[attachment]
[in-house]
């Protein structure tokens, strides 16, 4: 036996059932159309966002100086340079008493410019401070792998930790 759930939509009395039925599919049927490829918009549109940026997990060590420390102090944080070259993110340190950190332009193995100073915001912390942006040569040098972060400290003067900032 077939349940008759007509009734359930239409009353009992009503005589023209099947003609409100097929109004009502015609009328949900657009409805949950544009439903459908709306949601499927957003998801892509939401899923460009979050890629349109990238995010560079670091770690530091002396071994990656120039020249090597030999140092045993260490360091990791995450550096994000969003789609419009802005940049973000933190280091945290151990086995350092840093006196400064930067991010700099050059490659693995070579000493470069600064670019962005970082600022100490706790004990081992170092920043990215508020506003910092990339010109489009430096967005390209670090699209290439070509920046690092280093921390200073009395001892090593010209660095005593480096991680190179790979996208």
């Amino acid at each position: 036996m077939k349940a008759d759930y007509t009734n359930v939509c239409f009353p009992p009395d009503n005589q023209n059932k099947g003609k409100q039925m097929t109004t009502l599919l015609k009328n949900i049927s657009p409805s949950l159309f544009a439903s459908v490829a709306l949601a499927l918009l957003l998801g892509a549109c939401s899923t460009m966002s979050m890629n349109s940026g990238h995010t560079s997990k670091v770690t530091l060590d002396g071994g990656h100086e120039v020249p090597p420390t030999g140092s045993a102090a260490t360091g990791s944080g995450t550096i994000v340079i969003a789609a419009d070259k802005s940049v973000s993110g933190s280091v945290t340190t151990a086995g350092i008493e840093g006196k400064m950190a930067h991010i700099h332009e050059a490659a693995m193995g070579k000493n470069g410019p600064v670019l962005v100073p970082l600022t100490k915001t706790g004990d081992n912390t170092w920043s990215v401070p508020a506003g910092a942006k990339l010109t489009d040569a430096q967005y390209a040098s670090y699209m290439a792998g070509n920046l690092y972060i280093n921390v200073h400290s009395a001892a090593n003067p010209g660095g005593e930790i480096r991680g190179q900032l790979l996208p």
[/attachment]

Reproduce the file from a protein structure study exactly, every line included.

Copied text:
[in-house]
């Protein structure tokens, strides 16, 4: 036996059932159309966002100086340079008493410019401070792998930790 759930939509009395039925599919049927490829918009549109940026997990060590420390102090944080070259993110340190950190332009193995100073915001912390942006040569040098972060400290003067900032 077939349940008759007509009734359930239409009353009992009503005589023209099947003609409100097929109004009502015609009328949900657009409805949950544009439903459908709306949601499927957003998801892509939401899923460009979050890629349109990238995010560079670091770690530091002396071994990656120039020249090597030999140092045993260490360091990791995450550096994000969003789609419009802005940049973000933190280091945290151990086995350092840093006196400064930067991010700099050059490659693995070579000493470069600064670019962005970082600022100490706790004990081992170092920043990215508020506003910092990339010109489009430096967005390209670090699209290439070509920046690092280093921390200073009395001892090593010209660095005593480096991680190179790979996208």
């Amino acid at each position: 036996m077939k349940a008759d759930y007509t009734n359930v939509c239409f009353p009992p009395d009503n005589q023209n059932k099947g003609k409100q039925m097929t109004t009502l599919l015609k009328n949900i049927s657009p409805s949950l159309f544009a439903s459908v490829a709306l949601a499927l918009l957003l998801g892509a549109c939401s899923t460009m966002s979050m890629n349109s940026g990238h995010t560079s997990k670091v770690t530091l060590d002396g071994g990656h100086e120039v020249p090597p420390t030999g140092s045993a102090a260490t360091g990791s944080g995450t550096i994000v340079i969003a789609a419009d070259k802005s940049v973000s993110g933190s280091v945290t340190t151990a086995g350092i008493e840093g006196k400064m950190a930067h991010i700099h332009e050059a490659a693995m193995g070579k000493n470069g410019p600064v670019l962005v100073p970082l600022t100490k915001t706790g004990d081992n912390t170092w920043s990215v401070p508020a506003g910092a942006k990339l010109t489009d040569a430096q967005y390209a040098s670090y699209m290439a792998g070509n920046l690092y972060i280093n921390v200073h400290s009395a001892a090593n003067p010209g660095g005593e930790i480096r991680g190179q900032l790979l996208p």